But we noticed that the thing people with marriages going on 20, 30, or even 40 years talked about most was respect. My sense is that these people, through sheer quantity of experience, have learned that communication, no matter how open, transparent and disciplined, will always break down at some point. Conflicts are ultimately unavoidable, and feelings will always be hurt. You will judge their choices and encroach on their independence.
You will feel the need to hide things from one another for fear of criticism. And this is when the cracks in the edifice begin to appear. Of course, this means showing respect, but that is too superficial. You have to feel it deep within you. I deeply and genuinely respect him for his work ethic, his patience, his creativity, his intelligence, and his core values.
From this respect comes everything else — trust, patience, perseverance because sometimes life is really hard and you both just have to persevere. I want to enable him to have some free time within our insanely busy lives because I respect his choices of how he spends his time and who he spends time with.
How Can We Communicate Better?
And, really, what this mutual respect means is that we feel safe sharing our deepest, most intimate selves with each other. You must also respect yourself. Because without that self-respect, you will not feel worthy of the respect afforded by your partner. You will be unwilling to accept it and you will find ways to undermine it.
You will constantly feel the need to compensate and prove yourself worthy of love, which will just backfire.
The Science Of 'Happily Ever After': 3 Things That Keep Love Alive
Respect for your partner and respect for yourself are intertwined. Never talk badly to or about her. You chose her — live up to that choice. Respect goes hand-in-hand with trust. And trust is the lifeblood of any relationship romantic or otherwise.
- Single / Dating / Engaged / Married.
- How Can We Communicate Better?.
- The Science Of 'Happily Ever After': 3 Things That Keep Love Alive | Time.
- joseline hernandez dating history.
Without trust, there can be no sense of intimacy or comfort. Without trust, your partner will become a liability in your mind, something to be avoided and analyzed, not a protective homebase for your heart and your mind. We have so many friends who are in marriages that are not working well and they tell me all about what is wrong. I receive hundreds of emails from readers each week asking for life advice. A large percentage of these emails involve their struggling romantic relationships. A couple years ago, I discovered that I was answering the vast majority of these relationship emails with the exact same response.
Then come back and ask again. This response became so common that I actually put it on my contact form on the site because I was so tired of copying and pasting it. If something bothers you in the relationship, you must be willing to say it. Saying it builds trust and trust builds intimacy. It may hurt, but you still need to do it.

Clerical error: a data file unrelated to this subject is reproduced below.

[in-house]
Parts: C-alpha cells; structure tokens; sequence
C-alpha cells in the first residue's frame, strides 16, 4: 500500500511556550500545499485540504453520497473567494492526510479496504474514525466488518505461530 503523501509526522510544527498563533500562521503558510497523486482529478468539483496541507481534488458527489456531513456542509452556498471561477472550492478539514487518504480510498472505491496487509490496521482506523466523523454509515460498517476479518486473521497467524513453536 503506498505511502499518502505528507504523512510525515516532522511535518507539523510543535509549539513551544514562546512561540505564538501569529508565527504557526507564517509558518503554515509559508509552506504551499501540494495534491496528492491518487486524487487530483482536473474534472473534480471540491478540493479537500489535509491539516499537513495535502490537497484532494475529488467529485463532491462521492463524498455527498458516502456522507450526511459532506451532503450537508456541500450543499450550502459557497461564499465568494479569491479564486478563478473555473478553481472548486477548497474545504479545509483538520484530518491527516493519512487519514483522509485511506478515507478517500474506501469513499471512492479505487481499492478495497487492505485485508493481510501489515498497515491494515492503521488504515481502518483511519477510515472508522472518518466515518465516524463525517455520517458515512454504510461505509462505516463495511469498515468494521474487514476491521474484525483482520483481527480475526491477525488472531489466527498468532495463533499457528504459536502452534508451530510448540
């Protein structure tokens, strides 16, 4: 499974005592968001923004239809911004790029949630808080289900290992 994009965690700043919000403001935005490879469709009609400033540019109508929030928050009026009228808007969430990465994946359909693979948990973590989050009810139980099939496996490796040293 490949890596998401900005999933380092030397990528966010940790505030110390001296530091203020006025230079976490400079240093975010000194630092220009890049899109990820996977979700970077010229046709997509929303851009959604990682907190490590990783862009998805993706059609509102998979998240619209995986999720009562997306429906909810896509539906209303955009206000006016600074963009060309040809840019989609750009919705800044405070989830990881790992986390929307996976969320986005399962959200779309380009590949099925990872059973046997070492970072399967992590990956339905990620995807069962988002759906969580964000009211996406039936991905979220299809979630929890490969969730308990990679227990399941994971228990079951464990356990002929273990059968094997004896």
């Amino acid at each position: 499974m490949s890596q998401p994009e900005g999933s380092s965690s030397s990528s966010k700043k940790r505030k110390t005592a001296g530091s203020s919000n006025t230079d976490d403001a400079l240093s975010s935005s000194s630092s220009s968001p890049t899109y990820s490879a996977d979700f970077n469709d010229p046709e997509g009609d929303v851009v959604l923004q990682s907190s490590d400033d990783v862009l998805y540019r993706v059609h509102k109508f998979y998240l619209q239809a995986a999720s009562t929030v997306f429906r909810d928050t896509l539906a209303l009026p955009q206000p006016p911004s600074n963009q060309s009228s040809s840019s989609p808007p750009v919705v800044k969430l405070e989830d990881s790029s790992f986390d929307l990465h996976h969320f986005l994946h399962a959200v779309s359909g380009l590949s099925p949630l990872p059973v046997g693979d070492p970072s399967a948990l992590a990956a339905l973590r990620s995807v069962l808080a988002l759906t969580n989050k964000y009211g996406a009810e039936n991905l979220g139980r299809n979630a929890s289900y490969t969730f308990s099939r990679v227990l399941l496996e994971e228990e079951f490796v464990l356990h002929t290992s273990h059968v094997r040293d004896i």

No one else can fix your relationship for you. Nor should anyone else. Just as causing pain to your muscles allows them to grow back stronger, often introducing some pain into your relationship through vulnerability is the only way to make the relationship stronger.
Behind respect, trust was the most commonly mentioned trait for a healthy relationship. But trust goes much deeper than that. If you ended up with cancer tomorrow, would you trust your partner to stick with you and take care of you? Would you trust your partner to care for your child for a week by themselves? Do you trust them to handle your money or make sound decisions under pressure? Do you trust them to not turn on you or blame you when you make mistakes? These are hard things to do. Trust at the beginning of a relationship is easy.
But the deeper the commitment, the more intertwined your lives become, and the more you will have to trust your partner to act in your interest in your absence. What if she is hiding something herself? The key to fostering and maintaining trust in the relationship is for both partners to be completely transparent and vulnerable:.
Trust is like a china plate. If you drop it and it breaks, you can put it back together with a lot of work and care. If you drop it and break it a second time, it will split into twice as many pieces and it will require far more time and care to put back together again. But drop and break it enough times, and it will shatter into so many pieces that you will never be able to put it back together again, no matter what you do.
Single / Dating / Engaged / Married
Figure out as individuals what makes you happy as an individual, be happy yourself, then you each bring that to the relationship. You are supposed to keep the relationship happy by consistently sacrificing yourself for your partner and their wants and needs.